Fall is a busy time for home improvements. What are the considerations you need to make, including how far ahead should you book if you need to hire a pro for your fall landscaping, planting, painting, insulating, roofing, moving and/or other projects?
Fall is the time to batten down the hatches, to protect and prepare your home for colder temperatures and harsher conditions. If you’re going to make home improvements that require hiring a contractor, you need to start planning those projects early.
Good contractors are swamped throughout the summer and fall; you may have to wait weeks before a reputable professional can squeeze you in for a quote, much less schedule the work.
Contractors who do indoor jobs are sometimes easier to land, but you should still start researching (visit www.homestars.com for customer reviews), and collecting quotes well before you need the work done.
Pick your battles.
There are chores homeowners should take on in the fall or late summer (for more, see: Chore checklist), but most of us can’t take them all on at once.
Establish priorities: are you trying to solve a health and comfort issue (such as insulating and heating) or improve resale value, for example? To help you figure out where your resources should go, read: Choosing between renovations.
Roof and insulation.
When the weather it good, it can be hard to think ahead, but it’s the perfect time to evaluate your building envelope.
Will your roof last through fall rain or early snow? Get up there and check for broken or missing shingles, or ripped membranes. If you see anything suspicious, call for roofing quotes now. Remember that outdoor work is heavily seasonal, so if you call a roofer or landscaper, don’t be surprised if it’s a week or more before they call you back.
Insulating your attic and crawl spaces can save you money and keep you more comfortable, especially in the winter. But if you wait till the colder weather starts before setting that up, you may have to wait through the winter. (Another incentive to tackle insulation while the weather is good: it will improve the efficiency of your air conditioning, which will save you money.)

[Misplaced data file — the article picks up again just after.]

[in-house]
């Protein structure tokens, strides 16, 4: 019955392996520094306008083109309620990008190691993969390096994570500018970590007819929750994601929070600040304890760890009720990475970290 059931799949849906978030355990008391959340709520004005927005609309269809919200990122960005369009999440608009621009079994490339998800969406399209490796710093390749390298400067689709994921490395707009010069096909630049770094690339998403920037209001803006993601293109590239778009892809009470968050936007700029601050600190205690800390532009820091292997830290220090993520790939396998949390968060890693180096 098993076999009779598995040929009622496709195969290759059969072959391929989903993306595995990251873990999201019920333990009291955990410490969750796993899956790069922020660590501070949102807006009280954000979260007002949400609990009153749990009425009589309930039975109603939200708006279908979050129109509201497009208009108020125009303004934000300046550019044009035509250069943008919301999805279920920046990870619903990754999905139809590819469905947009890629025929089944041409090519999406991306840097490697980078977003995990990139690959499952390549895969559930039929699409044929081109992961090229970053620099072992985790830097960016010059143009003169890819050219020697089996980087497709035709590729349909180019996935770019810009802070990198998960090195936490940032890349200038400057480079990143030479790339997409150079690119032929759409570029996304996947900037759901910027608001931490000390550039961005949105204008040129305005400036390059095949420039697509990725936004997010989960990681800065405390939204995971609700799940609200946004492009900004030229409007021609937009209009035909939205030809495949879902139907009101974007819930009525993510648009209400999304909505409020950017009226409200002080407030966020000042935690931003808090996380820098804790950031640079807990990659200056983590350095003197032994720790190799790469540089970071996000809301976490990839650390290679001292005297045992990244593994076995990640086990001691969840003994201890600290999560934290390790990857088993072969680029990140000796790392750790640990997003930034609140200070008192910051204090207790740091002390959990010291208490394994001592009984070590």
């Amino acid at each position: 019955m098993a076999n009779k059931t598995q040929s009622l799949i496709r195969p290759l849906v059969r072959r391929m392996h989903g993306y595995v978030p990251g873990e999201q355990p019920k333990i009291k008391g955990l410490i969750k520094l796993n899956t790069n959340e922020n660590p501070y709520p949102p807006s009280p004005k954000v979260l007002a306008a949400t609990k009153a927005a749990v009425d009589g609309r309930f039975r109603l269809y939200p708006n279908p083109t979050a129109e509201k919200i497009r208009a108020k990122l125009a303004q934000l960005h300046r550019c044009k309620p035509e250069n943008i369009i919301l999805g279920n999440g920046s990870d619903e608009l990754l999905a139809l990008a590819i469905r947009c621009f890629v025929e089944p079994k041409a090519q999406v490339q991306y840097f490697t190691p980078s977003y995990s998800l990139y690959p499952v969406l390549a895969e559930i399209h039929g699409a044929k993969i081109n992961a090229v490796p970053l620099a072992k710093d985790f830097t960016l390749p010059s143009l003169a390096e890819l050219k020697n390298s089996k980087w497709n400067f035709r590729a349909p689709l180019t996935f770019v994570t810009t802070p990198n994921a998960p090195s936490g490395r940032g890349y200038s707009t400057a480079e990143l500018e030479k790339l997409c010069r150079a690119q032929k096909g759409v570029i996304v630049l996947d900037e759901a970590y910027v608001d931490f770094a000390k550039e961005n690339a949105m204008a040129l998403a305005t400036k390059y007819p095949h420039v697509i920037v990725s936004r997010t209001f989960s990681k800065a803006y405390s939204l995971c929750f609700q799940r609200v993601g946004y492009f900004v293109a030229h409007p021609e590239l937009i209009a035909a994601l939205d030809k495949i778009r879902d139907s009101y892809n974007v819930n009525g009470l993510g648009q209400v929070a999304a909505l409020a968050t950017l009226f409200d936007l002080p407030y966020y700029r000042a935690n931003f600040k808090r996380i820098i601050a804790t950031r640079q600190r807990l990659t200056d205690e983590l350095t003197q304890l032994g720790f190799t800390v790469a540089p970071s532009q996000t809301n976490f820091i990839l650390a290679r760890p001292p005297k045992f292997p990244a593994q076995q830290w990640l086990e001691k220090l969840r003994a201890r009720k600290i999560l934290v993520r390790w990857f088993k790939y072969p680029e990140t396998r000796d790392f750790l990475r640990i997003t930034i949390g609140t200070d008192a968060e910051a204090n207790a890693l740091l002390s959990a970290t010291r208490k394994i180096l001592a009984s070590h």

Walk around the outside of your house. Is water coming towards the foundation, does it pool around the building? If so, consider calling a professional. The problem could be the grading, or it could be an issue with landscaping (large rocks and retaining walls sometimes disrupt water flow).
The window of opportunity for landscapers to work is even shorter than it is for roofers. The sooner you start interviewing contractors, the more likely you’ll find one who can do your work this year. But be prepared: the best landscapers sometimes are booking a year in advance.
Before the Labour Day weekend, call your gas supplier or appliance provider to schedule an annual tune-up/inspection. Get your appointment on the books well before it’s cold enough to turn the heat on—otherwise you may have to shiver through some cold days as you compete with other homeowners for an appointment time.
Kitchen or bathroom overhaul.
Both can greatly improve your property value.
When you’re tackling these jobs, it’s best if the work can be done before the temperature plummets, so you can leave windows and doors open while its going on. And because the work involves the mechanicals of your home (plumbing, electrical, heating), and often structure, you’ll want to interview contractors carefully and check their references too. That takes time, especially since whomever you choose will need to get permits. If you want the work to happen this year, start interviewing contractors early in the fall.
Interested in other renovations to increase your property value? Read the top 5 money-makers here: Top five home renovations that increase property value.
You May Also Like3
- When creating a home renovation budget, it pays to think about more than the granite countertops By Brendan Charters, Toronto Star Some 10 years ago, renowned Ottawa architect Barry J. Hobin shared a list of four aspects to consider when creating a home renovation budget. I remember it fondly and share it…